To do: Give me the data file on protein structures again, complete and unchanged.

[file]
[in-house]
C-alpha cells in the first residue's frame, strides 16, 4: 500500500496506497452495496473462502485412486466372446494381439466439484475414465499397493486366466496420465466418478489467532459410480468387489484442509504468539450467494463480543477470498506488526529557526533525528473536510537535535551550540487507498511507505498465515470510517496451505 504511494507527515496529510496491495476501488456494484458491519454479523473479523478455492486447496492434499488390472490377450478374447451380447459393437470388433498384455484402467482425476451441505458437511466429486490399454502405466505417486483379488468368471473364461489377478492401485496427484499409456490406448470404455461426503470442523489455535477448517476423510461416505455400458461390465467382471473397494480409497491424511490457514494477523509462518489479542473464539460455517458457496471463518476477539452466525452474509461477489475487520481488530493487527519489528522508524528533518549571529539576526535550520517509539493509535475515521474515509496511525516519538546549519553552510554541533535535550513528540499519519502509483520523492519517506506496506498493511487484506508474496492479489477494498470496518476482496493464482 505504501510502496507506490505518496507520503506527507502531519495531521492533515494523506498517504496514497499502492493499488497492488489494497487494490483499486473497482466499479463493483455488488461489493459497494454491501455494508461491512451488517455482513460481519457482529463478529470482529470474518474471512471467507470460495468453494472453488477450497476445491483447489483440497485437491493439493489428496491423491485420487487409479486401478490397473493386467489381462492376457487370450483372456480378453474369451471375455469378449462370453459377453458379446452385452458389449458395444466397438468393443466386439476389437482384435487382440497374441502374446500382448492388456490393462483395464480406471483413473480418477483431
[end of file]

[in-house]
C-alpha cells in the first residue's frame, strides 16, 4: 500500500496506497452495496473462502485412486466372446494381439466439484475414465499397493486366466496420465466418478489467532459410480468387489484442509504468539450467494463480543477470498506488526529557526533525528473536510537535535551550540487507498511507505498465515470510517496451505 504511494507527515496529510496491495476501488456494484458491519454479523473479523478455492486447496492434499488390472490377450478374447451380447459393437470388433498384455484402467482425476451441505458437511466429486490399454502405466505417486483379488468368471473364461489377478492401485496427484499409456490406448470404455461426503470442523489455535477448517476423510461416505455400458461390465467382471473397494480409497491424511490457514494477523509462518489479542473464539460455517458457496471463518476477539452466525452474509461477489475487520481488530493487527519489528522508524528533518549571529539576526535550520517509539493509535475515521474515509496511525516519538546549519553552510554541533535535550513528540499519519502509483520523492519517506506496506498493511487484506508474496492479489477494498470496518476482496493464482 505504501510502496507506490505518496507520503506527507502531519495531521492533515494523506498517504496514497499502492493499488497492488489494497487494490483499486473497482466499479463493483455488488461489493459497494454491501455494508461491512451488517455482513460481519457482529463478529470482529470474518474471512471467507470460495468453494472453488477450497476445491483447489483440497485437491493439493489428496491423491485420487487409479486401478490397473493386467489381462492376457487370450483372456480378453474369451471375455469378449462370453459377453458379446452385452458389449458395444466397438468393443466386439476389437482384435487382440497374441502374446500382448492388456490393462483395464480406471483413473480418477483431